If you’re lucky enough to go to Mardi Gras, hydrate and keep that belly full, and for goodness sakes don’t rely on power bars. This is New Orleans, home to some of America’s very best grub. Here are a few of the best cheap eats and drinks in town right now, including a few killer new-this-year options. (Tip: Always call in advance to make sure restaurants are open!)
Photo: Brent Hofacker/Getty Images
| Credit: Brent Hofacker/Getty Images

Lamb neck roti, Turkey and the Wolf

Among the knockout items on the menu at this sunny, hip sandwich shop, the divinely tender chili-and-caraway-inflected lamb neck reigns supreme. Cooked low and slow and reminiscent in texture of the best pulled pork, it arrives on a warm slab of roti drizzled with lemony yogurt and flecked with cucumbers, mint and onions. It’s a mere $10.50, but we can’t guarantee you won’t want two.

Sazerac and a petit four doberges cake, Bakery Bar

Great happy hours abound in NOLA, and one of the best is at Bakery Bar, famed for its doberge cake (a layered local classic), which they sell by the slice and in mini forms. From 4pm to 6pm, Tuesday ‘till the Friday before Mardi Gras, you can snag a $5 Sazerac and a $3 petit four and sit at the sweet bar. (Starting on Sunday the 26th, the place will close for MG week!)

Fried shrimp po’ boy, Bevi Seafood Co.

You’re gonna eat a po’ boy while you’re in town, and there are plenty of wonderful ones, but for seafood, we find often ourselves here, tucking into perfectly fried, super-fresh Gulf shrimp and oysters.

Coffee, Spitfire

Nowadays NOLA doesn’t lack for good coffee, whether it’s at French Truck, Arrow Café, or Spitfire, but you’ll want to star one of them on your map for tipsy excursions in the French Quarter and beyond.

Warm biscuit, Willa Jean

Our friend Kelly Fields is serving the Platonic ideal of a biscuit at her bakery-restaurant, and although you might spy a Willa Jean biscuit elsewhere around town, you want to get a warm one—flaky and plush—at the mothership, served with butter and jam for a mere $4.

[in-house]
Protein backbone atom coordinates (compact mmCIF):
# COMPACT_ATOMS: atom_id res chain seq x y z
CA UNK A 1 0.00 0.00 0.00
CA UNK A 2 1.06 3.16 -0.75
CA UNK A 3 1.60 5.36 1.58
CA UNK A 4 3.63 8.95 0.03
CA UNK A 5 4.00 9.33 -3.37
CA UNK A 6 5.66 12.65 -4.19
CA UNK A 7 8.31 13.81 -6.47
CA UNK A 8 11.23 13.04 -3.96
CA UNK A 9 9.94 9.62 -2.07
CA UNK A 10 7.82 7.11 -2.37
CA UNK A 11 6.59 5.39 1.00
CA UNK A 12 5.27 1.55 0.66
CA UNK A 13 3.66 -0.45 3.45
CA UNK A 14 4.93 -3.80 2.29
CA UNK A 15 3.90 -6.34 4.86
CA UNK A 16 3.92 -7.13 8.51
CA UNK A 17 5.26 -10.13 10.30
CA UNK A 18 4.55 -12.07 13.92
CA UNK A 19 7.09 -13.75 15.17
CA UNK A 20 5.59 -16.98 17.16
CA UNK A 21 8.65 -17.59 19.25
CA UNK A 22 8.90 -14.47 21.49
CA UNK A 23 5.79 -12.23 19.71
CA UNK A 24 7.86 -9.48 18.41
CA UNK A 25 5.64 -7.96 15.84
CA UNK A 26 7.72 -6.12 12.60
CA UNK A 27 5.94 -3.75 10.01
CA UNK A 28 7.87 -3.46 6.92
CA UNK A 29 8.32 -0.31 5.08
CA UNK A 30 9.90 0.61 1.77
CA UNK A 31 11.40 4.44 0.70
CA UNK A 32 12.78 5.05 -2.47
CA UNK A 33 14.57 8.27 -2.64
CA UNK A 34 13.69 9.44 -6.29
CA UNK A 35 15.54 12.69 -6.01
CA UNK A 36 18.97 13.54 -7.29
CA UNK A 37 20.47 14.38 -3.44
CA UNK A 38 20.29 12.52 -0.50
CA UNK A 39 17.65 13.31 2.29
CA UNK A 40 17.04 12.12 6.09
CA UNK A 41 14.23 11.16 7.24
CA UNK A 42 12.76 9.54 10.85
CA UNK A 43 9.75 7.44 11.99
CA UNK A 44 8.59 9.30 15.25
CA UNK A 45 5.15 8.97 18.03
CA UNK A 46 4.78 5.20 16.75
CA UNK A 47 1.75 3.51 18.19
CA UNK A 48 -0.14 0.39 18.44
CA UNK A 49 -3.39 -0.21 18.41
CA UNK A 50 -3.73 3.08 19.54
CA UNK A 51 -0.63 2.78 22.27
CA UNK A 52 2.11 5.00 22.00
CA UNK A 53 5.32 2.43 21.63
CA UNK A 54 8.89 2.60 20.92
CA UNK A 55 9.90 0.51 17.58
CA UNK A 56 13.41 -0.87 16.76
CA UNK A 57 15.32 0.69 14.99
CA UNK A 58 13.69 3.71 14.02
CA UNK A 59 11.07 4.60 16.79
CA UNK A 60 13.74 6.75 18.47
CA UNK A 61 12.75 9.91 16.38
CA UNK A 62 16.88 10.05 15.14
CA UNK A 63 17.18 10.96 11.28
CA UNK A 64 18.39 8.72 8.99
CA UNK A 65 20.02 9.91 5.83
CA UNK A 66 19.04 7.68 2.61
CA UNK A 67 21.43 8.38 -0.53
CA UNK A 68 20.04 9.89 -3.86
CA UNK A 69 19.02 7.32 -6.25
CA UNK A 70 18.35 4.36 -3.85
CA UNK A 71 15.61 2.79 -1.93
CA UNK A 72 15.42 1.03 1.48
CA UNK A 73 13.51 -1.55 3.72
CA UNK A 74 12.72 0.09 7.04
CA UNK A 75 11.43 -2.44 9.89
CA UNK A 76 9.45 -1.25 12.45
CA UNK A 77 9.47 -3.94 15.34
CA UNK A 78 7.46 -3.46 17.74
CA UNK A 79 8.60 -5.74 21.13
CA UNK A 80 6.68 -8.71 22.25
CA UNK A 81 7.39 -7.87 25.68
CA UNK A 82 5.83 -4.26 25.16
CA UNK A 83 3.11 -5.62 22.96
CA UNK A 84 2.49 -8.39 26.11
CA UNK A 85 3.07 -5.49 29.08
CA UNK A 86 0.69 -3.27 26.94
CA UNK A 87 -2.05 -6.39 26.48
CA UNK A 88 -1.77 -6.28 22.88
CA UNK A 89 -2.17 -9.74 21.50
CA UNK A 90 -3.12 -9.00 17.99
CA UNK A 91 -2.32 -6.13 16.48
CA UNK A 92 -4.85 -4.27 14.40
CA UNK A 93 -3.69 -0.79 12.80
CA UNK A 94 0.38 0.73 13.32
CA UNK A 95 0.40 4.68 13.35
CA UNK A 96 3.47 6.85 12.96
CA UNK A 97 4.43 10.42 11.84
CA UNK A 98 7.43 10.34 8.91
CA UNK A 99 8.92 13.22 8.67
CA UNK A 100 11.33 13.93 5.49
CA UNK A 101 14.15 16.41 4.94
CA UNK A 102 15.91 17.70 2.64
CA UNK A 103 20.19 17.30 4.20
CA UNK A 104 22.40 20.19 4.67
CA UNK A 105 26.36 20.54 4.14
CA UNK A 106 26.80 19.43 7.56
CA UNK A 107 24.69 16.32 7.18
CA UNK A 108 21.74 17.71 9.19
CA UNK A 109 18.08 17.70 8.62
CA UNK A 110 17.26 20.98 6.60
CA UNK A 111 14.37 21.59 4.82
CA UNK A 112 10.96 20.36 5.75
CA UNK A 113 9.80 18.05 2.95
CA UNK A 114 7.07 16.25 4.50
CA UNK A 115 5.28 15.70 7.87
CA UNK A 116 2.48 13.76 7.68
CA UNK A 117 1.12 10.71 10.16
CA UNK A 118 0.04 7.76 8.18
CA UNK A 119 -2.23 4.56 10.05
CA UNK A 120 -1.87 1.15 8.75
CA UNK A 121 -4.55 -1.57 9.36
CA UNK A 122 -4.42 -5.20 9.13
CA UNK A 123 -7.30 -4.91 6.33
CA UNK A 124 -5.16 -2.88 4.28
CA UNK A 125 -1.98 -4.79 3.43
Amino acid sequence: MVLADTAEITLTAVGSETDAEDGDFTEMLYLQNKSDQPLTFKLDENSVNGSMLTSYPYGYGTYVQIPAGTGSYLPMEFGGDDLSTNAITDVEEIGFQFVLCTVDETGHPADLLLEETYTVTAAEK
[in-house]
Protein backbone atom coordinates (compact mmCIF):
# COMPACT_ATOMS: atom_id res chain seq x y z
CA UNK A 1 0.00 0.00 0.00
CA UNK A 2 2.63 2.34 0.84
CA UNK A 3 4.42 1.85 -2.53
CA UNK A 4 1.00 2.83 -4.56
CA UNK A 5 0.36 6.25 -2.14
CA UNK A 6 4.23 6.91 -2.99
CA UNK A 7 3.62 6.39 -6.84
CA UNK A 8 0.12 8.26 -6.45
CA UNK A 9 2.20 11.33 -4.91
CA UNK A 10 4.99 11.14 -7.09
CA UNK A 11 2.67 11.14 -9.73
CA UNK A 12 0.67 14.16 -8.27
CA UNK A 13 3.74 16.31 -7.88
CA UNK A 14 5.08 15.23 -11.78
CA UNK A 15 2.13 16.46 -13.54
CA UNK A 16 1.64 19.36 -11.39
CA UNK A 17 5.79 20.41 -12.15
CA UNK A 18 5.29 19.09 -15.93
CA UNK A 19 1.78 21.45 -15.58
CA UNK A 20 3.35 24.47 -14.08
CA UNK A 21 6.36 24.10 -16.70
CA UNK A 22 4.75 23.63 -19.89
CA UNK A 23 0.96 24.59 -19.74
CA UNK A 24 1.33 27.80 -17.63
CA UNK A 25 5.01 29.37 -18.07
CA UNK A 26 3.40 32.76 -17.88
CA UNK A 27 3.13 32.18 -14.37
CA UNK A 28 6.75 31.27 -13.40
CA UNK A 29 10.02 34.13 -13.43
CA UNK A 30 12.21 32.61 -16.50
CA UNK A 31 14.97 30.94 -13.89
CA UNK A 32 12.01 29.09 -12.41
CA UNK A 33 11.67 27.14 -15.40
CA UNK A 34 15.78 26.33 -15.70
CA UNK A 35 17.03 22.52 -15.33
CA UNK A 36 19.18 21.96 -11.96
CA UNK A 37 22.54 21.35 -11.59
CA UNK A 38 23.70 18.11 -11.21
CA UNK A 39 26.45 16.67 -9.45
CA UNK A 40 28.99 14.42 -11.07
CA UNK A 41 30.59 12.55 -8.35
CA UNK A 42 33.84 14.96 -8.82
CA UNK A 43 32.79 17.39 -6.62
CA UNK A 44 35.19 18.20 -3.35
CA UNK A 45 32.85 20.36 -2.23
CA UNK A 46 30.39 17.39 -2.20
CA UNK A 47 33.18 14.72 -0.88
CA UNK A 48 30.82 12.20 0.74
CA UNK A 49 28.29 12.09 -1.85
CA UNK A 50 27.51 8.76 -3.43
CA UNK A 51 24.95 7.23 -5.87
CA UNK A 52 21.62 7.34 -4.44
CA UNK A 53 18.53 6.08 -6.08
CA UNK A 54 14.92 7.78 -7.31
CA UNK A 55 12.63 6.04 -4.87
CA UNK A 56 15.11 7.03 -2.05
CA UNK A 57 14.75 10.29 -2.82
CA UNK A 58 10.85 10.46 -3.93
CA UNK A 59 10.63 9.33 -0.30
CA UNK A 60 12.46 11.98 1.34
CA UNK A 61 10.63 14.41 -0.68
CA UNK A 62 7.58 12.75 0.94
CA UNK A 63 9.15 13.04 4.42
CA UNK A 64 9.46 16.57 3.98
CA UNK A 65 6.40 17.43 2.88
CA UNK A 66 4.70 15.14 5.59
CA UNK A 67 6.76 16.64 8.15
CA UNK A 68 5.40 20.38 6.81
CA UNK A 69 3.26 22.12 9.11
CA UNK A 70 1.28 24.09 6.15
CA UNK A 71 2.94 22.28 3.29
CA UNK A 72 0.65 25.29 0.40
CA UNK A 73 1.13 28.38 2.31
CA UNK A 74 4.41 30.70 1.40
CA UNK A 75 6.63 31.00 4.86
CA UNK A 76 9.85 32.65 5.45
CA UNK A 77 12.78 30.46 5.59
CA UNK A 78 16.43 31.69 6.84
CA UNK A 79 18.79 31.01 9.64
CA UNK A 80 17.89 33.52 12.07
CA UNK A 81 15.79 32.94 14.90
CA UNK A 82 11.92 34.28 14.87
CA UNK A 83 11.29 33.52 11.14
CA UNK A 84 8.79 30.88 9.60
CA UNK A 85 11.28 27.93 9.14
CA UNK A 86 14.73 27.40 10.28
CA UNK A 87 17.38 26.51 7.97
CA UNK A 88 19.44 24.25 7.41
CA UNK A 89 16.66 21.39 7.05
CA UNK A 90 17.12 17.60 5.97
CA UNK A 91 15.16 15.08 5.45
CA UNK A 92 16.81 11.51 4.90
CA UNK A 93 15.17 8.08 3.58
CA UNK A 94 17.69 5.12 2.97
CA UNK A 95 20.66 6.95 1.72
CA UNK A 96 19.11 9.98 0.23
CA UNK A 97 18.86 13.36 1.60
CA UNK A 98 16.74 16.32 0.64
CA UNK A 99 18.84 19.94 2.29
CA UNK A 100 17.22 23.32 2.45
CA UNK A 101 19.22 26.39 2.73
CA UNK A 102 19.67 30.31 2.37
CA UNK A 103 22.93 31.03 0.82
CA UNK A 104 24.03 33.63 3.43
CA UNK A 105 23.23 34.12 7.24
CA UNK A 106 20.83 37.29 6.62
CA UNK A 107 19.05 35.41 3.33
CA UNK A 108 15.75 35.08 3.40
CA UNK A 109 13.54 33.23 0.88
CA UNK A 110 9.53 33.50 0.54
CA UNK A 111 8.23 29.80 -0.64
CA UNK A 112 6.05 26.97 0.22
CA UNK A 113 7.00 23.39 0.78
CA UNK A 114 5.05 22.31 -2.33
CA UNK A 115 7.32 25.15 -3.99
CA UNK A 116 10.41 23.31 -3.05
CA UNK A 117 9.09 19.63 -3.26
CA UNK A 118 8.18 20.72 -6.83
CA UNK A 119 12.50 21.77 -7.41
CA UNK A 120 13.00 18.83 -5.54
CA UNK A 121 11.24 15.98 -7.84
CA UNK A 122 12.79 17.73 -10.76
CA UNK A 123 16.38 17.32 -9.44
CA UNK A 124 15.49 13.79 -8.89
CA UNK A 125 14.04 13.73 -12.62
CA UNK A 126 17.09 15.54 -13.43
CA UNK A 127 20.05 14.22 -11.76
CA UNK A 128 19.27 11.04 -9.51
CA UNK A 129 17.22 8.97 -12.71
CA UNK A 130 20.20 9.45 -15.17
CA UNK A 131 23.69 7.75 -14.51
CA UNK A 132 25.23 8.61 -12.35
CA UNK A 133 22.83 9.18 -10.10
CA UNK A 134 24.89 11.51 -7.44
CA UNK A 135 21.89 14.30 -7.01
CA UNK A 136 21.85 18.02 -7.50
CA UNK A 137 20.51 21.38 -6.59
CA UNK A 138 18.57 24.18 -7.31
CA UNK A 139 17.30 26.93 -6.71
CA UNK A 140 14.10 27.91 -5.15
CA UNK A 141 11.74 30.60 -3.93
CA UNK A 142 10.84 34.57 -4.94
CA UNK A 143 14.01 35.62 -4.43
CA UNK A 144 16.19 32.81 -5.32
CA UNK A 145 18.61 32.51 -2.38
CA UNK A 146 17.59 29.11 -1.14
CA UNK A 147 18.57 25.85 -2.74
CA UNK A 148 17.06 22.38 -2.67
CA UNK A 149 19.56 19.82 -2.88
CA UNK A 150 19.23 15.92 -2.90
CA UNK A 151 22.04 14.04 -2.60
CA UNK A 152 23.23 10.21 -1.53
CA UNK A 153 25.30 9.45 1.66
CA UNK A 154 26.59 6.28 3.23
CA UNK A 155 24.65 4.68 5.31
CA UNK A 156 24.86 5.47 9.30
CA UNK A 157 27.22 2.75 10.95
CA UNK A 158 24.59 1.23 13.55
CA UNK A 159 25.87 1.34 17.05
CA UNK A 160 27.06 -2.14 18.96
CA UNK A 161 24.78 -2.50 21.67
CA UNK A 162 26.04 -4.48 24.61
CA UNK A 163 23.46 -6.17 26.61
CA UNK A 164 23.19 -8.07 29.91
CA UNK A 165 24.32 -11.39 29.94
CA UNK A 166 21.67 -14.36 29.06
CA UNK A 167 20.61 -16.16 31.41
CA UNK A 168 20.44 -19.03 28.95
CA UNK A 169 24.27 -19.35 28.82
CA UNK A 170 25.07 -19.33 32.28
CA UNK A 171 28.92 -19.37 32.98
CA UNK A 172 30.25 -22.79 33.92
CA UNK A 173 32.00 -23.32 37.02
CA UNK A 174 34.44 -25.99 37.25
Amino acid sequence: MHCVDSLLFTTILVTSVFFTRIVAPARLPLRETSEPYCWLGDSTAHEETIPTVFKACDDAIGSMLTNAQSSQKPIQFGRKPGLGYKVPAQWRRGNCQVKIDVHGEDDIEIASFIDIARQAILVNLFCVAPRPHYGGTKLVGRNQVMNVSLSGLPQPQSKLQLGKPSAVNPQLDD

Broiled oysters, Casamento’s

Arrive at this tiled old-school classic right when it opens and hope to avoid a wait, because its oyster loaf (fried oyster sandwich) and broiled oysters are the real deal. We always opt for the latter, since they’re topped with Parm, Worcestershire, garlic, and plenty of butter.

Mussels and Riesling, N7

Planning on a night drinking and exploring in the trendy Marigny or Bywater? Start at N7, the most romantic new restaurant in town. It’s tricky to find, but tucked behind a stamped wooden door you’ll find a gorgeous French-styled garden, bowls of fat mussels decked out with sake and garlic, and a surprisingly inexpensive wine list.

Chicken schnitzel and hummus, Shaya

Shaya remains one of the toughest reservations in town, thanks to a slew of James Beard Award nominations and its status as a local and tourist favorite. Excellent Israeli food is on tap here, and although you could splurge on a dinner, we like to sneak into the no-reservations bar at lunch or early on a weeknight, ordering the silky hummus or a fat chicken schnitzel sandwich slathered with harissa mayonnaise.

Crawfish boil, Maple Leaf Bar

It’s crawfish season down NOLA way, and it sometimes seems there are as many bars that’ll serve you a proper boil—corn, potatoes, spicy cooked crawfish, the whole nine yards—as there are watering holes. Ask around, but we’re particularly partial to the Maple Leaf Bar, where every Sunday at 10pm a staffer dumps a whole pot onto newspaper-covered tables near the dance floor. Elbow in next to a neighbor, shuck, eat, and dance when the bands start at 11pm. A ten-spot covers mudbugs and music.

Muffuletta, Central Grocery

You’re leaving town, you’re probably hungover, and you want one more bite for the road. You want a muffuletta—the classic NOLA sandwich of salami, capicola, ham, provolone, and olive salad served on a round sesame-flecked roll. Half a sandwich—more than enough for one person—costs $11, and it will get better as it sits, that olive marinade seeping through the whole. There’s nothing better to unwrap on a flight home, all the better to take the sting out of leaving New Orleans.

Alex Van Buren is a food and travel writer living in Brooklyn, New York whose work has appeared in Gourmet.com, Bon Appétit, Martha Stewart Living, Travel & Leisure, New York Magazine, and Epicurious. Follow her on Twitter and Instagram @alexvanburen